As it happens I immediately saw the sense in half this link-fest of a Lifehacker piece on brainstorming.
Finding ideas in the funk of boredom (as Neil Gaiman suggests) makes perfect sense because I’ve had so many occasions where quiet drudgery or a rainy afternoon kick my brain into gear. I also entirely go for the principle that great ideas emerge with soap and shower gel; I’ve had more than one concept smack me in the face full formed while standing in the bath. The meditative state of personal hygiene sets ideas a-buzzin’.
While too many places I’ve worked seem to envisage working from home as some cozy get-out, I find value in the relative isolation. The presence of others around me, with the restrained chatter and activity – it does nothing for my focus and output. While a group might brainstorm well, I find so many ideas popping up when I have nothing more than myself, a pad of paper and a quiet room. It would appear that Isaac Asimov also appreciated the value of isolation for breeding new ideas.
Mind maps absolutely help me. However, I don’t necessarily think that anything so structured and well-formed need exist. I find value in scribbling on a page corner, tapping notes into Notepad or flicking through old notes to grab thoughts from past meeting; somewhere in the web of nonsense and half-considered ideas I find moments of inspiration. That’s the very place where censor free creativity arrives. I often urge co-workers and friends to cast aside the prison of a Word document and just get on with it. A blank white sheet of nothing serves no one.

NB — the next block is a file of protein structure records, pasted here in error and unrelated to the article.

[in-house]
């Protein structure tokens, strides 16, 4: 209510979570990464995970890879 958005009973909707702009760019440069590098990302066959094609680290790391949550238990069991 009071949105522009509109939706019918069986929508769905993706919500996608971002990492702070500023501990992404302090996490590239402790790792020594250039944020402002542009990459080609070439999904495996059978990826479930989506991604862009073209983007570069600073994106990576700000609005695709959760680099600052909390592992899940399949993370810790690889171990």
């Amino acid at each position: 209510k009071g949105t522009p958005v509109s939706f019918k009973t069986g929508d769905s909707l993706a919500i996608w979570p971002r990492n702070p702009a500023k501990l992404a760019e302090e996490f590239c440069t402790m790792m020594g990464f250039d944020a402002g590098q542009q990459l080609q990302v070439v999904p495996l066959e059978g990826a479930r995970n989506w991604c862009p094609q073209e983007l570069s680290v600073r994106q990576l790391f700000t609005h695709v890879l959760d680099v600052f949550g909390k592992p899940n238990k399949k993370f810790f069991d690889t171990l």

Write anything and everything down. Scribble. Sketch. Take notes. Don’t scratch out your mistakes. Take advantage of all your old thoughts to serve as scaffolding for the new.
Even now, as I write this, I have a desk untidy with papers, many showing the mark of multiple pens and pencils. While I do housekeep my working environment, I never throw anything away in a hurry. I find that haste in getting tidy can come back to bite you when you realise you threw something important away.
Additionally, I strongly advise anyone keen on gathering ideas to get their smart technology in order. Choose an app for your phone – like Google Keep, Evernote or just the standard photo app – to store ideas, sketches, notes and anything else of possible value. Make sure you can access the ideas in the Cloud. I have found from past experience that if you have a notebook or app that isn’t always with you, you’ll leave it behind when you need it most. Best yet, make sure whatever app you use has a decent offline sync option – because the Cloud isn’t always there when you need it either!
Now I think I’ll get to writing the Top 10 Reasons Why Celebrities Don’t Read Top 10s and see where the day goes from there. If I’m lucky boredom might strike…